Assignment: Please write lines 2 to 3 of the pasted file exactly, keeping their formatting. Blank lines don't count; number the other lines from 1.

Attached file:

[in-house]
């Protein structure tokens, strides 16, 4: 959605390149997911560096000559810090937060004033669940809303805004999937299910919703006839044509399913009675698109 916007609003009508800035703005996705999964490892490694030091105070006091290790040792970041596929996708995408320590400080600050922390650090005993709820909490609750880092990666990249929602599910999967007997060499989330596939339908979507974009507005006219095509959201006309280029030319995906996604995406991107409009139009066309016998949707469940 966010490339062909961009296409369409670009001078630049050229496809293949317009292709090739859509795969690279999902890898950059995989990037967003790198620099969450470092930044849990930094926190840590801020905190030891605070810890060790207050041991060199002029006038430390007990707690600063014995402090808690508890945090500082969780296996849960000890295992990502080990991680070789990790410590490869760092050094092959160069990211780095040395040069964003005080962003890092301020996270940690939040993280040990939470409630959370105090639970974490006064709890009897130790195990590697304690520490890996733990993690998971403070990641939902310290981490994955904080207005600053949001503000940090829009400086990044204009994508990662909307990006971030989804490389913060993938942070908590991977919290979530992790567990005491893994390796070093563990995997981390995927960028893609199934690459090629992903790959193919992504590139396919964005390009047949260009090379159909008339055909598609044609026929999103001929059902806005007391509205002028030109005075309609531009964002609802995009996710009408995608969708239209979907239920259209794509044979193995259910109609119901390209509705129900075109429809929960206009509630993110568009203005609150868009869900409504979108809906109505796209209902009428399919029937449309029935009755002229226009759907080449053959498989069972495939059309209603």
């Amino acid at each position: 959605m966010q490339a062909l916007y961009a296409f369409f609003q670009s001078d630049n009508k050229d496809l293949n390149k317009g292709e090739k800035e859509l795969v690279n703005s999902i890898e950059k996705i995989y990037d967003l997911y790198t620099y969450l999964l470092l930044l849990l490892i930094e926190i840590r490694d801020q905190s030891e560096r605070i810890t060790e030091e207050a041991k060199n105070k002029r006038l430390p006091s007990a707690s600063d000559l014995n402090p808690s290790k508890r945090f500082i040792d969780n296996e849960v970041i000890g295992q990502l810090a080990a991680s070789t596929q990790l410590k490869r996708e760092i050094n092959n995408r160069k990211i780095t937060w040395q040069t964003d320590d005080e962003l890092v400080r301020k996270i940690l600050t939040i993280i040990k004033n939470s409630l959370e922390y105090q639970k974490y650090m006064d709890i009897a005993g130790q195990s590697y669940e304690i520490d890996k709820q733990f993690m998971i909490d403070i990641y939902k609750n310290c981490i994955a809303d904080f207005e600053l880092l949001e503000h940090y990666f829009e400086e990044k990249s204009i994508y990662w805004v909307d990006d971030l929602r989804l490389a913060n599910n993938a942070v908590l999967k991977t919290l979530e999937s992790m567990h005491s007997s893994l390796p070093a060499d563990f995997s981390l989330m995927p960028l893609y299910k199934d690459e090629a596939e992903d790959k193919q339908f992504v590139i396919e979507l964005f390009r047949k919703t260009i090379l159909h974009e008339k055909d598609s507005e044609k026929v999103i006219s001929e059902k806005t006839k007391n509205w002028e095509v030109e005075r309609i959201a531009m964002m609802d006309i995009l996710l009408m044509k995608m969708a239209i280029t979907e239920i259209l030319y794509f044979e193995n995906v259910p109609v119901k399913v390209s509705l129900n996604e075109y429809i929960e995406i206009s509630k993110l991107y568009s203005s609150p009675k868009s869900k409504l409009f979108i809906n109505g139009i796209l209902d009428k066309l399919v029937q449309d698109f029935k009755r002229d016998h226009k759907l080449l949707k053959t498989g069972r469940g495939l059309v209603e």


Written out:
């Protein structure tokens, strides 16, 4: 959605390149997911560096000559810090937060004033669940809303805004999937299910919703006839044509399913009675698109 916007609003009508800035703005996705999964490892490694030091105070006091290790040792970041596929996708995408320590400080600050922390650090005993709820909490609750880092990666990249929602599910999967007997060499989330596939339908979507974009507005006219095509959201006309280029030319995906996604995406991107409009139009066309016998949707469940 966010490339062909961009296409369409670009001078630049050229496809293949317009292709090739859509795969690279999902890898950059995989990037967003790198620099969450470092930044849990930094926190840590801020905190030891605070810890060790207050041991060199002029006038430390007990707690600063014995402090808690508890945090500082969780296996849960000890295992990502080990991680070789990790410590490869760092050094092959160069990211780095040395040069964003005080962003890092301020996270940690939040993280040990939470409630959370105090639970974490006064709890009897130790195990590697304690520490890996733990993690998971403070990641939902310290981490994955904080207005600053949001503000940090829009400086990044204009994508990662909307990006971030989804490389913060993938942070908590991977919290979530992790567990005491893994390796070093563990995997981390995927960028893609199934690459090629992903790959193919992504590139396919964005390009047949260009090379159909008339055909598609044609026929999103001929059902806005007391509205002028030109005075309609531009964002609802995009996710009408995608969708239209979907239920259209794509044979193995259910109609119901390209509705129900075109429809929960206009509630993110568009203005609150868009869900409504979108809906109505796209209902009428399919029937449309029935009755002229226009759907080449053959498989069972495939059309209603």
């Amino acid at each position: 959605m966010q490339a062909l916007y961009a296409f369409f609003q670009s001078d630049n009508k050229d496809l293949n390149k317009g292709e090739k800035e859509l795969v690279n703005s999902i890898e950059k996705i995989y990037d967003l997911y790198t620099y969450l999964l470092l930044l849990l490892i930094e926190i840590r490694d801020q905190s030891e560096r605070i810890t060790e030091e207050a041991k060199n105070k002029r006038l430390p006091s007990a707690s600063d000559l014995n402090p808690s290790k508890r945090f500082i040792d969780n296996e849960v970041i000890g295992q990502l810090a080990a991680s070789t596929q990790l410590k490869r996708e760092i050094n092959n995408r160069k990211i780095t937060w040395q040069t964003d320590d005080e962003l890092v400080r301020k996270i940690l600050t939040i993280i040990k004033n939470s409630l959370e922390y105090q639970k974490y650090m006064d709890i009897a005993g130790q195990s590697y669940e304690i520490d890996k709820q733990f993690m998971i909490d403070i990641y939902k609750n310290c981490i994955a809303d904080f207005e600053l880092l949001e503000h940090y990666f829009e400086e990044k990249s204009i994508y990662w805004v909307d990006d971030l929602r989804l490389a913060n599910n993938a942070v908590l999967k991977t919290l979530e999937s992790m567990h005491s007997s893994l390796p070093a060499d563990f995997s981390l989330m995927p960028l893609y299910k199934d690459e090629a596939e992903d790959k193919q339908f992504v590139i396919e979507l964005f390009r047949k919703t260009i090379l159909h974009e008339k055909d598609s507005e044609k026929v999103i006219s001929e059902k806005t006839k007391n509205w002028e095509v030109e005075r309609i959201a531009m964002m609802d006309i995009l996710l009408m044509k995608m969708a239209i280029t979907e239920i259209l030319y794509f044979e193995n995906v259910p109609v119901k399913v390209s509705l129900n996604e075109y429809i929960e995406i206009s509630k993110l991107y568009s203005s609150p009675k868009s869900k409504l409009f979108i809906n109505g139009i796209l209902d009428k066309l399919v029937q449309d698109f029935k009755r002229d016998h226009k759907l080449l949707k053959t498989g069972r469940g495939l059309v209603e």